Fitness for Purpose aka Promising the Impossible

One of the contract traps for anyone providing construction works is a fitness for purpose obligation.

This type of strict liability output obligation is rarely expressly included in a construction contract* (one of the arguments being that it is not covered by standard insurances). However…

Fit for furpose

Whenever I review design and build contracts and subcontracts, fitness for purpose is almost always lurking in the background. The contract may say:

  • the contractor shall carry out and complete the works in accordance with the contract documents (JCT DB)
  • the contractor provides the works in accordance with the scope (NEC4)
  • when completed the works shall be fit for the purposes for which they are intended as defined and described in the ER or where no purposes are so defined and described, for their ordinary purpose(s) (FIDIC 2017 Yellow)
  • ‘so that the design of the works and the works when completed… shall be wholly in accordance with this agreement and shall satisfy any performance specifications or requirements of the employer set out in this agreement’ (Hogjaard v Eon)
  • ‘Any part of the works designed … shall meet the requirements described in the specification or reasonably to be inferred from the tender documents or the contract’ (Costain v Haswell)
  • ‘The facade shall be designed such that it has a life expectancy of not less than 60 years for the primary elements’ (125 OBS Nominees v Lend Lease)

It is a rare design and build contract which does not require the contractor to carry out the works to meet a specification, technical or functional requirements, or a design life. All these have been interpreted as requiring more than the input standard of reasonable skill and care. They are all fitness for purpose, output standards.

Even if the technical requirements are impossible, the courts have stated that if the contractor has promises to meet those requirements, the employer is entitled to damages for its failure. Some contracts such as NEC4 attempt to resolve impossible requirements once the contract is signed, although it still better to find out that a project is impossible before you start!

Only applies to contractors?

In Costain v Haswell the court said

“…whilst it is true that usually a professional man in the field of construction only undertakes an obligation to this client of the exercise of all reasonable professional skill and care, it is perfectly normal, in any given case, for such a professional man to give express warranties which impose strict liability or a performance obligation such as that the finished building will be reasonably fit for a specified purpose. There is nothing in principle wrong or unusual in finding such provisions in professional engagements… I find it difficult to see the commercial sense or practicality in laying down strict tolerances as regards settlement in the Main Contract specifications but then to only require the Contractor to use reasonable skill and care to achieve those tolerances. That, it seems to me, would be to seriously undermine the purpose and intended effect of the Main Contract…”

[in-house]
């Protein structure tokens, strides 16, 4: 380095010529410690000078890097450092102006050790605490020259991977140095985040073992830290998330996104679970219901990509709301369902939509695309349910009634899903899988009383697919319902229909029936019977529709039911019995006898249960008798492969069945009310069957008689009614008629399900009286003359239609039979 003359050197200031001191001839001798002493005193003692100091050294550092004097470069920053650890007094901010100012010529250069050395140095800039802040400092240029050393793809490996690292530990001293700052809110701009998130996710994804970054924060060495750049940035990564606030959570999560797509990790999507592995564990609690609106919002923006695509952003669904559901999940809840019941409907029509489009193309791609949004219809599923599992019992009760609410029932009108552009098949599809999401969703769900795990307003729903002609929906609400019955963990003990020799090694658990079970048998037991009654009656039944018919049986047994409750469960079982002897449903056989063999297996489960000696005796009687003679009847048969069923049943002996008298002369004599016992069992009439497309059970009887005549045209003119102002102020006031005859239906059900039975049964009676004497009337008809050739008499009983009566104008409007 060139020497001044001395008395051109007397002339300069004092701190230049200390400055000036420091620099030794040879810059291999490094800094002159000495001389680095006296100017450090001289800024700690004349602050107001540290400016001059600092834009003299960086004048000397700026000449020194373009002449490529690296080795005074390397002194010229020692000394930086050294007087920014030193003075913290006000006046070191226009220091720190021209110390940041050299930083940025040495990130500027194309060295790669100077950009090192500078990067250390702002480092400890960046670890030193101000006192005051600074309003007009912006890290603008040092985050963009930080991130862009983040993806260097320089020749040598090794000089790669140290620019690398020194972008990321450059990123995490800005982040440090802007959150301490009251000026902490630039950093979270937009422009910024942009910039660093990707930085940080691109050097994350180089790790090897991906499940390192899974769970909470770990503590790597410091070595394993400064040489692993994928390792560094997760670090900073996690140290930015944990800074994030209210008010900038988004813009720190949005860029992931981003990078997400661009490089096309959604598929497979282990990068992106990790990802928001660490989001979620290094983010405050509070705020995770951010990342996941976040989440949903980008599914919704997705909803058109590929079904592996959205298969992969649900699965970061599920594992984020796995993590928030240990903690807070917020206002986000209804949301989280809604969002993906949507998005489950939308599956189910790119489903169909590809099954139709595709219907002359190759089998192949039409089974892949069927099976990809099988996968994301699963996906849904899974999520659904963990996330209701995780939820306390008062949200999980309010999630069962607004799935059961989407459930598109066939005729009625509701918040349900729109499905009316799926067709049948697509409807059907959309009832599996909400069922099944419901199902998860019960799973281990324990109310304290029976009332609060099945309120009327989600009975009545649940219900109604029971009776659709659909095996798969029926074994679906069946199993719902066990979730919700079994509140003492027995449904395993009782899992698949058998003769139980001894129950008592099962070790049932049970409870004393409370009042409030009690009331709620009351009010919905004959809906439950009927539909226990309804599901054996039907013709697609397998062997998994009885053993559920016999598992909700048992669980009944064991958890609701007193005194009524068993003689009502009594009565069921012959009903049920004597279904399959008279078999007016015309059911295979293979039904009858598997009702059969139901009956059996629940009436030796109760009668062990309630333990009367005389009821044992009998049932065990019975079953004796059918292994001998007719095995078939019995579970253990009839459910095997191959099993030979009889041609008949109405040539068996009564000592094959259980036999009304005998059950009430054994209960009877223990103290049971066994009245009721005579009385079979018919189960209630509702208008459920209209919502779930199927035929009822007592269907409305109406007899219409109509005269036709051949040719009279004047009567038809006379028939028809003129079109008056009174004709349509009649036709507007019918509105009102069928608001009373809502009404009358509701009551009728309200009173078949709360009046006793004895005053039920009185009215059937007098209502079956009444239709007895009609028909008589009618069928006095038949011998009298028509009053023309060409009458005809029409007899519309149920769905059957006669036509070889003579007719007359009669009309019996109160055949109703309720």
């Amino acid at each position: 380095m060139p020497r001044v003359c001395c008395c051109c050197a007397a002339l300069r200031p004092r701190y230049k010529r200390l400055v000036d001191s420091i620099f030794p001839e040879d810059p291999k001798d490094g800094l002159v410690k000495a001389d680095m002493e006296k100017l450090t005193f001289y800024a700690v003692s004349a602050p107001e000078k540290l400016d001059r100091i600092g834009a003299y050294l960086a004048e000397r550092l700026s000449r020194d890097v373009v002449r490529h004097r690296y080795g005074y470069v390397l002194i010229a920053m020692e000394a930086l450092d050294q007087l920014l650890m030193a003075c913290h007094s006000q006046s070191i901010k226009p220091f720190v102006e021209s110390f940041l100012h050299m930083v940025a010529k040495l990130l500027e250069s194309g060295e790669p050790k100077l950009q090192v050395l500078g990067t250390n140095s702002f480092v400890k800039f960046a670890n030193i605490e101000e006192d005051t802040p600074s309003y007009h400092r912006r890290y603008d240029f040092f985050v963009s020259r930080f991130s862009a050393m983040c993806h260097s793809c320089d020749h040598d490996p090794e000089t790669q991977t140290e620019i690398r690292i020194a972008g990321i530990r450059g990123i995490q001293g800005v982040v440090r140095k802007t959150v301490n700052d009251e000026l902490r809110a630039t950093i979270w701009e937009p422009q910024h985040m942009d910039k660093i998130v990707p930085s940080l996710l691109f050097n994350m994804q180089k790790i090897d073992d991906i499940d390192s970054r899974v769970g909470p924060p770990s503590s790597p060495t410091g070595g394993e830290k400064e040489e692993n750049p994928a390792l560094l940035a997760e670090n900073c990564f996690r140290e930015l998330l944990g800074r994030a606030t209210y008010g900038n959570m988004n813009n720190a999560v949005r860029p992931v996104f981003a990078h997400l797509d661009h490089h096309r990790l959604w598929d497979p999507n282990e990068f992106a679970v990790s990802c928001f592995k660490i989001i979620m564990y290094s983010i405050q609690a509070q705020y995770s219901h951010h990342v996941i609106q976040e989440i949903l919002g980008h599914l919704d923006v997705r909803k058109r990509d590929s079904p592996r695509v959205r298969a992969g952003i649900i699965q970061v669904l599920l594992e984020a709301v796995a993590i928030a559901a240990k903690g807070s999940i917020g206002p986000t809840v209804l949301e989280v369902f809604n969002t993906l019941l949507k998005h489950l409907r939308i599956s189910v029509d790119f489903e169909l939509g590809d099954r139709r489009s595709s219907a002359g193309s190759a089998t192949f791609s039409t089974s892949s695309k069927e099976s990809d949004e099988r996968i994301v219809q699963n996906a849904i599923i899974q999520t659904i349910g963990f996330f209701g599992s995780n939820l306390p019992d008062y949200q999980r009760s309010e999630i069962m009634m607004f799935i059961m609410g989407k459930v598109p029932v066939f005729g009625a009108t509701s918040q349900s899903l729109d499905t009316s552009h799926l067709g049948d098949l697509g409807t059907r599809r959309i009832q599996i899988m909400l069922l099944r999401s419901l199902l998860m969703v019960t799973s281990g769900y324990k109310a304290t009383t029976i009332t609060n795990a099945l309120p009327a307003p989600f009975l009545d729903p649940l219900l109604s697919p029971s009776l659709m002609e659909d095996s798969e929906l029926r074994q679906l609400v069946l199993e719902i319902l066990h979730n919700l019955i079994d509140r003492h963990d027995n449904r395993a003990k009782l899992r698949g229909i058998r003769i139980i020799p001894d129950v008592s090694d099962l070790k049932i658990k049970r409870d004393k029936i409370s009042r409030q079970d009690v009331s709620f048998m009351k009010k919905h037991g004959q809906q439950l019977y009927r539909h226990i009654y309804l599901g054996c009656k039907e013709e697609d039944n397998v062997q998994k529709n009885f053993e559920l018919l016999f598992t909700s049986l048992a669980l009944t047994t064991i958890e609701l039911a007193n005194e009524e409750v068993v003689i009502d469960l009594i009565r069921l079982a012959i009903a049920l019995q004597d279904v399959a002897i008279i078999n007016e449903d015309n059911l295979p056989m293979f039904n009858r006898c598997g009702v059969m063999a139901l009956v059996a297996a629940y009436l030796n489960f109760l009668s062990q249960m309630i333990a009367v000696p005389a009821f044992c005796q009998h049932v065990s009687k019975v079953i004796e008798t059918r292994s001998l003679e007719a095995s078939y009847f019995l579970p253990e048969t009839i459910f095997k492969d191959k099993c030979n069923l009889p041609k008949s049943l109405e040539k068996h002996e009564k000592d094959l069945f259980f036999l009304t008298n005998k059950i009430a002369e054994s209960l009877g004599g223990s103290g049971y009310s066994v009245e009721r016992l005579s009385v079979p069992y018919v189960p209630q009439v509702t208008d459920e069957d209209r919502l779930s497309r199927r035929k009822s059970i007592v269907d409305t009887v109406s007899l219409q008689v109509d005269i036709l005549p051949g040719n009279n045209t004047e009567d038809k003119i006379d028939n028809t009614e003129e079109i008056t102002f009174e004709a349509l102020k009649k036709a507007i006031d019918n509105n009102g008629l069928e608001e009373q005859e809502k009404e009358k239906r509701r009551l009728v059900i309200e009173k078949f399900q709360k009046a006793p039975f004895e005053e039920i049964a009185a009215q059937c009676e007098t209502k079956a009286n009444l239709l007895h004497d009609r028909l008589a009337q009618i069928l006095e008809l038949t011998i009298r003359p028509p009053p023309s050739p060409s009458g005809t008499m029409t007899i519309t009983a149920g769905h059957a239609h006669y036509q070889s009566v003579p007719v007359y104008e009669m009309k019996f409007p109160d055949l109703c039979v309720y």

Consultants can also be agreeing to design works so that they are fit for purpose.

Can you avoid fitness for purpose?

Essentially you need to borrow this type of clause:

the contractor does not warrant (promise) that the works will satisfy the employer’s requirements (MF/1)

Of course, an employer may wonder why it is paying over good money for something which may or may not suit its needs… It is difficult to resolve this sort of qualitative standard through simple legal language. It is even harder when the client’s design and functional requirements are not clear before the project starts.

What should you do?

To avoid disputes, andf misunderstandings, your contract terms relating to quality need to precisely match the contract specification with its functional requirements

Accuracy and clarity are needed to avoid the multi-authored set of quality standards bemoaned by the Supreme Court in Hojgaard and the ‘inconsistencies, ambiguities and infelicities‘ apparent in most construction contracts.

*Engineering contracts like IChemE and FIDIC sometimes contain express fitness for purpose obligations; these are backed up by extensive testing to check the works do meet output requirements, remedies for failing those tests and limits on the contractor’s liability.

Cases:Costain Ltd v Charles Haswell & Partners Ltd [2009] EWHC 3140 (TCC); MT Hojgaard AS v E.ON Climate and Renewables UK Robin Rigg East Ltd & Anor [2017] UKSC 59; 125 OBS (Nominees1) & Anor v Lend Lease Construction (Europe) Ltd & Anor [2017] EWHC 25

See also article from Fenwick Elliott.

Like this article?

Share on facebook
Share on Facebook
Share on twitter
Share on Twitter
Share on linkedin
Share on LinkedIn
Share on pinterest
Share on Pinterest

Leave a comment